Two Imperial College computer rooms, which host around 2,500 servers for Imperial College London, Natural History Museum, Royal College of Music and Janet-LMN point-of-presence, consume about 7,500 MWh annually at a cost of around £500,000. Computer rooms housed in a traditional 1960’s building and there are design considerations and constraints to be taken into account. There is also a computer room in level 2 of Huxley which is assumed to consume around a third of the energy of the Mechanical Engineering computer rooms but this room is out of scope for the project.
Virtualisation has helped to contain the growth in power consumption of Business servers but step changes in adding more High-Performance modules and Research servers resulted in a steady increase. Here is the graph to show number of computer rooms server units (includes High-Performance modules, Research and Business servers):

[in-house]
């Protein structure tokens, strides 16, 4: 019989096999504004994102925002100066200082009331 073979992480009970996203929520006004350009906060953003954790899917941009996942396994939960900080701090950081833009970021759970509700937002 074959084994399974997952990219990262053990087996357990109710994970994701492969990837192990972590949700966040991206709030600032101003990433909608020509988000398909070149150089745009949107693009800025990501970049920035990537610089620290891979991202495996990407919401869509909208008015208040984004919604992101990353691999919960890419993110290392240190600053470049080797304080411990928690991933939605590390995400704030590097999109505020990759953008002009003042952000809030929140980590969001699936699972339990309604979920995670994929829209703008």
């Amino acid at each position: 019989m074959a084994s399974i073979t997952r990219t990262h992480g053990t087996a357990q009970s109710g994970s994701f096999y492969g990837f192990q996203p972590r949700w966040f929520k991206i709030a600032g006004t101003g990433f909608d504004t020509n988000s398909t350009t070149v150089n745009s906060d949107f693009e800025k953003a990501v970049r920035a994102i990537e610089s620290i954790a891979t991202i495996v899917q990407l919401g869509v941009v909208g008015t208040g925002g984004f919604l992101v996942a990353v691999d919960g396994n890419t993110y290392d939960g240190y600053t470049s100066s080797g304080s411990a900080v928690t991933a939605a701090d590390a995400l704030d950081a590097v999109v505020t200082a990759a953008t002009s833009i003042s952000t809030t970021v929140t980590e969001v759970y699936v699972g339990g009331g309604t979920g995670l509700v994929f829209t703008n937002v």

We would be looking at 5% reduction of annual energy consumption through the use of the following options, or their combination:
Organise “cold aisles” and evacuation of hot air from “hot spots”
Energy recovery system, free cooling
Temperature adjustment of computer room AC units
Adjustment of other parameters of AC units
Smaller UPS unit
Improved solar radiation control (windows films/coating)
Improved air/coolant flow (filters, fans, pipes, ducts and ductwork)
Improved lighting control (to be able to switch on and off selected areas only)
Improved energy efficiency of lighting devices themselves
We believe those marked in blue should be looked at in more detail and assessed first. We would like a payback within 3 years which sets the total budget for the project to around £90,000 which includes £22,350 of JISC funding.